- The chances are increasing that the accounting profession will find a way to more accurately account for the value of the people asset on balance sheets. See this recent article on the Harvard Law School Forum on Corporate Governance suggesting the need for and ways that people investments can be accounted for.
- More private equity and venture capital companies are talking about people issues, but many companies still look at people as a cost that needs to be minimized.
- The Great Resignation has helped propel the focus on human capital because organizations learned that all their hard assets—factories, tools, and offices, etc.--were worthless without employees or customers.
- While many people object to the term human capital—since companies don’t own people—the term is used to get the attention of boards, CEOs, and CFOs, etc. because this is language the C-suite understands.
- In 1975, almost 85% of the S&P 500 value of companies was attributable to tangible assets – in 2020 it was 90%. This is a significant source of overlooked value creation.
- Depending upon the source of the data, there is evidence to suggest that between roughly 70% to 90% of mergers and acquisition transactions fail to achieve their stated objectives. The No. 1 reason: Failure to effectively integrate the people of the combined entities.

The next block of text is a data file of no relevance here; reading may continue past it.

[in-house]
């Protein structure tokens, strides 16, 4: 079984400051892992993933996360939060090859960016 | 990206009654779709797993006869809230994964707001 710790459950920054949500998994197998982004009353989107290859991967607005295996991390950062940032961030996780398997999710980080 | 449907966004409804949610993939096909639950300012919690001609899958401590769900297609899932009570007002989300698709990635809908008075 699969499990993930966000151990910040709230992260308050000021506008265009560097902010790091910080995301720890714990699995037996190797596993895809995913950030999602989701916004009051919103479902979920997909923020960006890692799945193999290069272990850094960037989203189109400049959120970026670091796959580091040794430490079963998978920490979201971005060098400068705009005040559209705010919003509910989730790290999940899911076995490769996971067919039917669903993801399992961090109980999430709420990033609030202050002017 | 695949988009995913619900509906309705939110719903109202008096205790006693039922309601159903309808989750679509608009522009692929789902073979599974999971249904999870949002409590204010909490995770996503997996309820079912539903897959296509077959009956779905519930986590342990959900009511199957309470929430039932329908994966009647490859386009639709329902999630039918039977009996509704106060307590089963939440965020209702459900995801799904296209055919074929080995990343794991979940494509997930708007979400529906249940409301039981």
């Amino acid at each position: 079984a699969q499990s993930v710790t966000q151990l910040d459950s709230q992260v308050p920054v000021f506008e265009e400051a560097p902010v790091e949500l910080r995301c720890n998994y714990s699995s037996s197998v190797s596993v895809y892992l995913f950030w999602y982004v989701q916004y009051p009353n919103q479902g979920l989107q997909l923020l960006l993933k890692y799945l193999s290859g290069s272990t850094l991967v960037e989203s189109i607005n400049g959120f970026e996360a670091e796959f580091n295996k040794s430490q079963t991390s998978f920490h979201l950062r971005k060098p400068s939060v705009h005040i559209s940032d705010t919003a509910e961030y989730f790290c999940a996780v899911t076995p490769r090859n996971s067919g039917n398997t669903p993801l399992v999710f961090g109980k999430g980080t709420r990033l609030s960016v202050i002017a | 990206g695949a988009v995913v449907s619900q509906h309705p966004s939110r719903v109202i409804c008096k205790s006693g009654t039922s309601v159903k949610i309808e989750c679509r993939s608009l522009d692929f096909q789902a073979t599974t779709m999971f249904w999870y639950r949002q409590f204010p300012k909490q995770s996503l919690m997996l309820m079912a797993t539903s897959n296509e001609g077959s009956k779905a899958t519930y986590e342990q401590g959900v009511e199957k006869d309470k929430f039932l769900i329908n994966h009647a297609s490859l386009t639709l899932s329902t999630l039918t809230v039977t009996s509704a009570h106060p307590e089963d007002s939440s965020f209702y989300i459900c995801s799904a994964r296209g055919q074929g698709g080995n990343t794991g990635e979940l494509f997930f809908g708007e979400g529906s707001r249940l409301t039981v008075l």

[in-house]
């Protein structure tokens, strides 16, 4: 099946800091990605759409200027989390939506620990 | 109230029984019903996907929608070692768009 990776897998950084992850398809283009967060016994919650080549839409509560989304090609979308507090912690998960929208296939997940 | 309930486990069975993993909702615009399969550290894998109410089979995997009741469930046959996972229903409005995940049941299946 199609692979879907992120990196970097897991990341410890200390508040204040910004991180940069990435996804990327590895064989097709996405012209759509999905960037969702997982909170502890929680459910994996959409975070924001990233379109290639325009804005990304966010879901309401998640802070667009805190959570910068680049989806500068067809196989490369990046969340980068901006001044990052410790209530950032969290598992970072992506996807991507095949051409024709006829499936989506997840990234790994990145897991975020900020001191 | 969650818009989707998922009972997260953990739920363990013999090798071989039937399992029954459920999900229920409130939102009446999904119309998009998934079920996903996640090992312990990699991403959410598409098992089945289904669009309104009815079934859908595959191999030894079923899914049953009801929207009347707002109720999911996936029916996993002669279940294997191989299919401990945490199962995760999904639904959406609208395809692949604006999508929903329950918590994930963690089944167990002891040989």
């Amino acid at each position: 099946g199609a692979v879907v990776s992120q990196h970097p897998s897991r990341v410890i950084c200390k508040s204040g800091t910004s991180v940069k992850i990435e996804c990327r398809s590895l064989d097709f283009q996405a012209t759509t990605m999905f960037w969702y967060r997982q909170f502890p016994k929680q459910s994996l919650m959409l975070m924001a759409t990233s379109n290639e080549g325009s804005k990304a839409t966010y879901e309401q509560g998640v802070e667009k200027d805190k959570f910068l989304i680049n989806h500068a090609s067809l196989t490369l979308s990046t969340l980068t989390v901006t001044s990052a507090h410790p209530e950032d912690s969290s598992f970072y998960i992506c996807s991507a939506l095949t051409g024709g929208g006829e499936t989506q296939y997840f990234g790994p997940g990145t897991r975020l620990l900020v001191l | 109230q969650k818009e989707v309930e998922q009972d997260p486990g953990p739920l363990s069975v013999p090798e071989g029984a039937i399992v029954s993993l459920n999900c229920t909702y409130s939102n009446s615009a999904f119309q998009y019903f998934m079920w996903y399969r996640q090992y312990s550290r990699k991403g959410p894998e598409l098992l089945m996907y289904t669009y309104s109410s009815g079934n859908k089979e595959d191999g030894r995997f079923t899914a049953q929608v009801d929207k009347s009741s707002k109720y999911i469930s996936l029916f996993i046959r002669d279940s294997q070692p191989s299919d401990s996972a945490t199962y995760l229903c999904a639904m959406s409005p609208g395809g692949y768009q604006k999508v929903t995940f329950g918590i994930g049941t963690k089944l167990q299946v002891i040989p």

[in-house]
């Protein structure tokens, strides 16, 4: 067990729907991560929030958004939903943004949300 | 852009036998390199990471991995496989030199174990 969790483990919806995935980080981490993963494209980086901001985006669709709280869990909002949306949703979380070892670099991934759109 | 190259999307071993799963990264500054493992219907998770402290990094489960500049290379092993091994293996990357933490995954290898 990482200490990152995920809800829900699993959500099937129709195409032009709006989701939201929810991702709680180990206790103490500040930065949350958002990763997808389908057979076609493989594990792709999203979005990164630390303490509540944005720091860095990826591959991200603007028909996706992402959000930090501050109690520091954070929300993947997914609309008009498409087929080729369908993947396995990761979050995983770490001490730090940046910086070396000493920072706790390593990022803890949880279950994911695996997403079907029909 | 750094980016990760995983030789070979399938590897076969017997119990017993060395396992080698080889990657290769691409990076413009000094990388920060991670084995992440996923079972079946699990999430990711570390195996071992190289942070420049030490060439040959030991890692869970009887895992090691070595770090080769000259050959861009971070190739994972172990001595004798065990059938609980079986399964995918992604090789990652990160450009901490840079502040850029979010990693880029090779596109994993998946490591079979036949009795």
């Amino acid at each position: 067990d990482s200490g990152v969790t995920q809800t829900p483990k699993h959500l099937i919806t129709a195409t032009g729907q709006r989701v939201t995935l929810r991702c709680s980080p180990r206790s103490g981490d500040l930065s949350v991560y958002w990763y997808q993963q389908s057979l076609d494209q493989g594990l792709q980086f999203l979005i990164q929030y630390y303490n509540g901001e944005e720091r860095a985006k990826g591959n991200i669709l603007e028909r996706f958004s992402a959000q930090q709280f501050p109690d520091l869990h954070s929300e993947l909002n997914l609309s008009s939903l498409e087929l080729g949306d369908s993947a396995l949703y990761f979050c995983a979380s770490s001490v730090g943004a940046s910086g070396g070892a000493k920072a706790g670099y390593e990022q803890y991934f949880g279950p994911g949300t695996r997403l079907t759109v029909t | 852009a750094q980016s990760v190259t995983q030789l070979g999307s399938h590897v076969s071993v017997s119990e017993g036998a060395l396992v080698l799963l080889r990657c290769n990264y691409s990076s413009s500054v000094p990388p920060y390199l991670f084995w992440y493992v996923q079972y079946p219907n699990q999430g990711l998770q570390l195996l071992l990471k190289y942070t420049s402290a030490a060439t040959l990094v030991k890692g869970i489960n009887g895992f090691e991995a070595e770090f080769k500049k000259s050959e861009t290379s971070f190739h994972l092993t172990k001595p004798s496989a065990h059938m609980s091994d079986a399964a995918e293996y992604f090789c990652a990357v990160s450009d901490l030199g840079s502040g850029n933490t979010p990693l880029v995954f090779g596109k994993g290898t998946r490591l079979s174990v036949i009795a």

- On income statements, people are treated as an expense, but on the asset side of the balance sheet, their value is buried in the general category of good will.
- In valuing a company, the workforce is measured by the cost to replace it, not all the other costs, including training, incentives, relocation, conferences, meaning that standard valuations significantly undervalue the true cost of people.
- Having effective human capital practices can reduce the cost of capital, another driver of an organization’s valuation.
- Organizations are failing to measure the true costs of employees, or the financial impact of low employee engagement and toxic employees.
According to Gallup, high levels of engagement can result in:
- Improved sales by 20%
- Improved operating income by 21%
- 17% higher productivity
- 87% less likely to leave a company than disengaged employees
- 59% lower turnover
- 10% higher customer satisfaction.
One study found that over 13 years:
- The top 20 best places to work returned 2.1 times the S&P 500